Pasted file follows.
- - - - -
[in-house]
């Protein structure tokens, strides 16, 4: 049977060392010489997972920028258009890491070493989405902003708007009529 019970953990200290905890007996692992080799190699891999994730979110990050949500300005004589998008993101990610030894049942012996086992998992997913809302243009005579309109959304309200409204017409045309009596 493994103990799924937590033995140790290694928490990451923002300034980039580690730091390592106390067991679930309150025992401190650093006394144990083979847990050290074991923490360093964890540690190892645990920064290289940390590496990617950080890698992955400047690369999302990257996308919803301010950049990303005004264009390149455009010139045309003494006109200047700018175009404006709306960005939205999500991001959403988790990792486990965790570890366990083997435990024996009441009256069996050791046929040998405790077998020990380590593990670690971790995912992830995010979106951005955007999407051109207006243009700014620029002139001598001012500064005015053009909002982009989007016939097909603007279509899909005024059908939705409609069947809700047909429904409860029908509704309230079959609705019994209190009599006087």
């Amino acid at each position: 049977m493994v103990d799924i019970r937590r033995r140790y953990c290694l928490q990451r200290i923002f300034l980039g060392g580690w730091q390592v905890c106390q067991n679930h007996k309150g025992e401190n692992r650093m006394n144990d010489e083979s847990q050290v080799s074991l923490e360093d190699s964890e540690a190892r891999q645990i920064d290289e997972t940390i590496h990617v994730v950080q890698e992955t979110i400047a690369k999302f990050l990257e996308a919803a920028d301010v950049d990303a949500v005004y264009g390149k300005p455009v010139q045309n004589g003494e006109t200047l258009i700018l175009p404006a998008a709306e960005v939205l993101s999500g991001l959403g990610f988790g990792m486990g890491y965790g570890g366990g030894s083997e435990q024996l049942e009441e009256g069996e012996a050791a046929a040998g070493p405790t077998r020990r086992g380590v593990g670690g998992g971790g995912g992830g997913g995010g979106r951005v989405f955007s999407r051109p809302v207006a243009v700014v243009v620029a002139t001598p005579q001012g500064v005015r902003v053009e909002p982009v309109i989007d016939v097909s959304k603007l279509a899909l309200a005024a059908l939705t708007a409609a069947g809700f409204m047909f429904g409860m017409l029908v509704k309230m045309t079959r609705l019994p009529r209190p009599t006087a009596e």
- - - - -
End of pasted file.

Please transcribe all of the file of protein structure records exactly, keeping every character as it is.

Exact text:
[in-house]
């Protein structure tokens, strides 16, 4: 049977060392010489997972920028258009890491070493989405902003708007009529 019970953990200290905890007996692992080799190699891999994730979110990050949500300005004589998008993101990610030894049942012996086992998992997913809302243009005579309109959304309200409204017409045309009596 493994103990799924937590033995140790290694928490990451923002300034980039580690730091390592106390067991679930309150025992401190650093006394144990083979847990050290074991923490360093964890540690190892645990920064290289940390590496990617950080890698992955400047690369999302990257996308919803301010950049990303005004264009390149455009010139045309003494006109200047700018175009404006709306960005939205999500991001959403988790990792486990965790570890366990083997435990024996009441009256069996050791046929040998405790077998020990380590593990670690971790995912992830995010979106951005955007999407051109207006243009700014620029002139001598001012500064005015053009909002982009989007016939097909603007279509899909005024059908939705409609069947809700047909429904409860029908509704309230079959609705019994209190009599006087």
């Amino acid at each position: 049977m493994v103990d799924i019970r937590r033995r140790y953990c290694l928490q990451r200290i923002f300034l980039g060392g580690w730091q390592v905890c106390q067991n679930h007996k309150g025992e401190n692992r650093m006394n144990d010489e083979s847990q050290v080799s074991l923490e360093d190699s964890e540690a190892r891999q645990i920064d290289e997972t940390i590496h990617v994730v950080q890698e992955t979110i400047a690369k999302f990050l990257e996308a919803a920028d301010v950049d990303a949500v005004y264009g390149k300005p455009v010139q045309n004589g003494e006109t200047l258009i700018l175009p404006a998008a709306e960005v939205l993101s999500g991001l959403g990610f988790g990792m486990g890491y965790g570890g366990g030894s083997e435990q024996l049942e009441e009256g069996e012996a050791a046929a040998g070493p405790t077998r020990r086992g380590v593990g670690g998992g971790g995912g992830g997913g995010g979106r951005v989405f955007s999407r051109p809302v207006a243009v700014v243009v620029a002139t001598p005579q001012g500064v005015r902003v053009e909002p982009v309109i989007d016939v097909s959304k603007l279509a899909l309200a005024a059908l939705t708007a409609a069947g809700f409204m047909f429904g409860m017409l029908v509704k309230m045309t079959r609705l019994p009529r209190p009599t006087a009596e």